The Taliban of course trust nobody. They blame the Americans for the shut down of the Qatar process and now face tumultuous internal disagreements over whether those talks should be revived or not. The Taliban are dependent on the Pakistanis but loathe the ISI for its past micro management of their affairs and they consider Mr Karzai a worthless American puppet.

Time is now of the essence. Any talks will need months, possibly years, but everyone – even the Taliban – would like to see a ceasefire in the war before 2014 so that the Americans can withdraw and a new political process start in Kabul. Mr Karzai cannot be a candidate for presidential elections in 2014, which offers the opportunity for a new and invigorated Afghan leadership, which the Taliban could accept as a negotiating partner.

The Americans in particular need to appoint a heavyweight diplomat to take the AfPak process forward and Mr Obama needs to personally get engaged. NATO countries need to play less of a waiting game and be more proactive in pushing the US to speed up the talks. Above all the Afghans who have battled outsiders and each other for 34 years need to show maturity and seek a peaceful resolution to their wars.

The writer is the author of ‘Pakistan on the Brink – The Future of Pakistan, Afghanistan and the West.’

The A-List

About this blog Blog guide
Welcome. This blog is available to subscribers only.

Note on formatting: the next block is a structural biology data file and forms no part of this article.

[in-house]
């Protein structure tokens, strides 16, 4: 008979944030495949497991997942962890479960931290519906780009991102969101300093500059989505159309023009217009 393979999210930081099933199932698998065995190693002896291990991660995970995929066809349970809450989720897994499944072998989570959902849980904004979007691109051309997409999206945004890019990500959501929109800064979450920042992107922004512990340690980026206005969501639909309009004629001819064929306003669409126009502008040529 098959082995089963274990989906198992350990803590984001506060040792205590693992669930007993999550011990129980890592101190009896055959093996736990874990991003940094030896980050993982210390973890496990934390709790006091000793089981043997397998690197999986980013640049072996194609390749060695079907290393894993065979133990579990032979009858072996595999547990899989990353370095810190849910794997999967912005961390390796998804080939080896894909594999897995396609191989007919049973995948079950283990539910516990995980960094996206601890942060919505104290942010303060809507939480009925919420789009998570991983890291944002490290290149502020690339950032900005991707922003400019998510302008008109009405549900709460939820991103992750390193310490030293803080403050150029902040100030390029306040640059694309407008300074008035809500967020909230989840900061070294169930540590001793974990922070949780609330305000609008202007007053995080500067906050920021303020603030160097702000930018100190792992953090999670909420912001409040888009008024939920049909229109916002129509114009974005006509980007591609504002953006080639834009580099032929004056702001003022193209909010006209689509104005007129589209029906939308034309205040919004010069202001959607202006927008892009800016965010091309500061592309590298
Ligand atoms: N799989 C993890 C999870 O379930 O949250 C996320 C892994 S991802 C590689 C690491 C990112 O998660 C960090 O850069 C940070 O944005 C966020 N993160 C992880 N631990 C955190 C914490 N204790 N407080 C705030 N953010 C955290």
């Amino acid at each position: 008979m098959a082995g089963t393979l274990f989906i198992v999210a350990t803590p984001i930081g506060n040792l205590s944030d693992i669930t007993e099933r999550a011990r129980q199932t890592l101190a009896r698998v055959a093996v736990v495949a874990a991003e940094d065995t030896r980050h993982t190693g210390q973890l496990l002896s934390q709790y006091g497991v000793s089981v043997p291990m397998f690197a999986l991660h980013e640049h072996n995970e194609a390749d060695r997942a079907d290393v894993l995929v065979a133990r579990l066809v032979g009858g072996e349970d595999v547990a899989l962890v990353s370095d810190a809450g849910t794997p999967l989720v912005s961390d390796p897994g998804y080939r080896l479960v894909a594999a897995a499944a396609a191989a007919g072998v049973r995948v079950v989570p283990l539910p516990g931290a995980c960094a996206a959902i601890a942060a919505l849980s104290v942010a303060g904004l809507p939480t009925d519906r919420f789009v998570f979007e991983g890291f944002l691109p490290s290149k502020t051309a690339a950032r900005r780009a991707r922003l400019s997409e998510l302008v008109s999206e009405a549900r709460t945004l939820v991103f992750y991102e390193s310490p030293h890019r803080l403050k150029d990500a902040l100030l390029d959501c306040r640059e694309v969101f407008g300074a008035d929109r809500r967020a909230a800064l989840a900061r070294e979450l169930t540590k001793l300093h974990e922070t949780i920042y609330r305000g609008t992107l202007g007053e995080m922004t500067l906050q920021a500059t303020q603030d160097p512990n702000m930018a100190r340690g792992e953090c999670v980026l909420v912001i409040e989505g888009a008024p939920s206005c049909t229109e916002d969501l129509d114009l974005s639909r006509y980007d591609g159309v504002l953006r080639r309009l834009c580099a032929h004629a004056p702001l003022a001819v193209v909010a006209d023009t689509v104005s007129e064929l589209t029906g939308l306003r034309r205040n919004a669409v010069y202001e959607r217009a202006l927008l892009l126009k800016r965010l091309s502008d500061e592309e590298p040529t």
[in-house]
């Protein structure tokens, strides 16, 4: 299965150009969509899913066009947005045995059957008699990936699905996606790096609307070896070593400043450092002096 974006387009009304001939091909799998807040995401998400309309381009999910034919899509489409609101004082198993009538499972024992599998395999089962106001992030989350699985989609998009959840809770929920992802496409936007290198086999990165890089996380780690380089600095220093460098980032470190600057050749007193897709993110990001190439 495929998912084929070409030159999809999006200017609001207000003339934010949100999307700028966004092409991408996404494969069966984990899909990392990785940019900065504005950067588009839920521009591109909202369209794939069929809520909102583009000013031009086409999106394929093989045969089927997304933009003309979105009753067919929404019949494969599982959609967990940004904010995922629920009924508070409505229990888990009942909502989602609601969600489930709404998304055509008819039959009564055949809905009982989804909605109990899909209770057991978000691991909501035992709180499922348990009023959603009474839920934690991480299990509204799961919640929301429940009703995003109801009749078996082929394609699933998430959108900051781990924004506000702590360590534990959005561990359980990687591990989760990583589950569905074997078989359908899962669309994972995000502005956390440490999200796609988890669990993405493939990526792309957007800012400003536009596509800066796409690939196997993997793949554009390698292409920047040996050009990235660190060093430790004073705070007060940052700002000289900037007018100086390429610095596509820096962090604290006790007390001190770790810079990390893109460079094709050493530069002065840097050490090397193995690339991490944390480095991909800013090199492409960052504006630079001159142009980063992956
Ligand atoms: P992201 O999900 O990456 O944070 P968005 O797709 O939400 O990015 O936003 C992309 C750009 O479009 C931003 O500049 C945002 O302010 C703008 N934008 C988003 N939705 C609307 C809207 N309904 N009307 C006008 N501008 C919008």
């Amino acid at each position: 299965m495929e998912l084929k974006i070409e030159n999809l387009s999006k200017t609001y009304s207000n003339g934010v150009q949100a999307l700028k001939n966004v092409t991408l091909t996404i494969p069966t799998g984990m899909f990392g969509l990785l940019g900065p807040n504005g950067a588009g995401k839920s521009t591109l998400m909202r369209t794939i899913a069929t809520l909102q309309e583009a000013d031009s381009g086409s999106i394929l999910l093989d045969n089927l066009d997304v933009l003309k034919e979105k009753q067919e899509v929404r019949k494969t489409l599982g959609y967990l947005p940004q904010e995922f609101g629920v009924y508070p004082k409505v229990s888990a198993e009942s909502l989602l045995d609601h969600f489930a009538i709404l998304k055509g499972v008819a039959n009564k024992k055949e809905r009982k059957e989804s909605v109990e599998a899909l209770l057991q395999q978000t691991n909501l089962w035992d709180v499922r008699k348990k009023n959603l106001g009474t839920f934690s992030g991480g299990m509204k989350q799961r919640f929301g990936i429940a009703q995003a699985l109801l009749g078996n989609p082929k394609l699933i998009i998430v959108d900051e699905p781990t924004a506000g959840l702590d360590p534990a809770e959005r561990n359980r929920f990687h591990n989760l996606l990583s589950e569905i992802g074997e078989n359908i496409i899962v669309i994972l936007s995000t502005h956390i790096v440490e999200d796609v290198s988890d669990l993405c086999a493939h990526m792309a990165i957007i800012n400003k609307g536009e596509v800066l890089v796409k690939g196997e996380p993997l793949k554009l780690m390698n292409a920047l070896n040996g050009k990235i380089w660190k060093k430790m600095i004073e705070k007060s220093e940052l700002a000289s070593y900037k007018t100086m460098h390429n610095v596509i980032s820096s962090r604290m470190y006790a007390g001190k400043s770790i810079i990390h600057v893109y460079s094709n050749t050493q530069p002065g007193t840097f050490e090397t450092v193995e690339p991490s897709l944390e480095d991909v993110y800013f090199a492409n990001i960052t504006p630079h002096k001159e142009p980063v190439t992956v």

The A-List from the Financial Times provides timely, insightful comment on the topics that matter, from globally renowned leaders, policymakers and commentators.

Read the A-List author biographies

Subscribe to the RSS feed

To comment, please register for free with FT.com and read our policy on submitting comments.

All posts are published in UK time.

See the full list of FT blogs.

What we’re writing about

Afghanistan Asia maritime tensions carbon central banks China climate change Crimea emerging markets energy EU European Central Bank George Osborne global economy inflation Japan Pakistan quantitative easing Russia Rwanda security surveillance Syria technology terrorism UK Budget UK economy Ukraine unemployment US US Federal Reserve US jobs Vladimir Putin


Africa America Asia Britain Business China Davos Europe Finance Foreign Policy Global Economy Latin America Markets Middle East Syria World


« Nov Jan »December 2012